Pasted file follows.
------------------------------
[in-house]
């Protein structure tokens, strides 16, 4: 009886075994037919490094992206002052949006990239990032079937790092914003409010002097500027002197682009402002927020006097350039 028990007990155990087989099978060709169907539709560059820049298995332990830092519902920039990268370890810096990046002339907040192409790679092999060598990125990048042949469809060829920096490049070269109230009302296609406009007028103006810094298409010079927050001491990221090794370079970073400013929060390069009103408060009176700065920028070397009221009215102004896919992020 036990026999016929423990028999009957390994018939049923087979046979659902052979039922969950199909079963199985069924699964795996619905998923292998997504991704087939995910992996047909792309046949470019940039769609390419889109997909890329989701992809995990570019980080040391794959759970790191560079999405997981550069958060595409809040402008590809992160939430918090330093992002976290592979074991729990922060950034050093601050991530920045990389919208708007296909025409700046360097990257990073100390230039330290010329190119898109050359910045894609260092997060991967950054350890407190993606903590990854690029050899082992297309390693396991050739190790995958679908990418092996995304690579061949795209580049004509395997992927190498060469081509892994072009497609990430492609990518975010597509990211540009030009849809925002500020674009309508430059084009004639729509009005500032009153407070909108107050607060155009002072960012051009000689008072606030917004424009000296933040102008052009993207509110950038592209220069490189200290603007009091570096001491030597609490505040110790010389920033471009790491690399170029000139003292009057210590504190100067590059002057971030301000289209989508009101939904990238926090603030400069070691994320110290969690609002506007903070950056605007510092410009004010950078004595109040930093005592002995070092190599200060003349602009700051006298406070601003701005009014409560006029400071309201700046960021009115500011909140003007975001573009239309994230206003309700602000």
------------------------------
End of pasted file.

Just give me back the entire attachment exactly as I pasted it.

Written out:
[in-house]
């Protein structure tokens, strides 16, 4: 009886075994037919490094992206002052949006990239990032079937790092914003409010002097500027002197682009402002927020006097350039 028990007990155990087989099978060709169907539709560059820049298995332990830092519902920039990268370890810096990046002339907040192409790679092999060598990125990048042949469809060829920096490049070269109230009302296609406009007028103006810094298409010079927050001491990221090794370079970073400013929060390069009103408060009176700065920028070397009221009215102004896919992020 036990026999016929423990028999009957390994018939049923087979046979659902052979039922969950199909079963199985069924699964795996619905998923292998997504991704087939995910992996047909792309046949470019940039769609390419889109997909890329989701992809995990570019980080040391794959759970790191560079999405997981550069958060595409809040402008590809992160939430918090330093992002976290592979074991729990922060950034050093601050991530920045990389919208708007296909025409700046360097990257990073100390230039330290010329190119898109050359910045894609260092997060991967950054350890407190993606903590990854690029050899082992297309390693396991050739190790995958679908990418092996995304690579061949795209580049004509395997992927190498060469081509892994072009497609990430492609990518975010597509990211540009030009849809925002500020674009309508430059084009004639729509009005500032009153407070909108107050607060155009002072960012051009000689008072606030917004424009000296933040102008052009993207509110950038592209220069490189200290603007009091570096001491030597609490505040110790010389920033471009790491690399170029000139003292009057210590504190100067590059002057971030301000289209989508009101939904990238926090603030400069070691994320110290969690609002506007903070950056605007510092410009004010950078004595109040930093005592002995070092190599200060003349602009700051006298406070601003701005009014409560006029400071309201700046960021009115500011909140003007975001573009239309994230206003309700602000």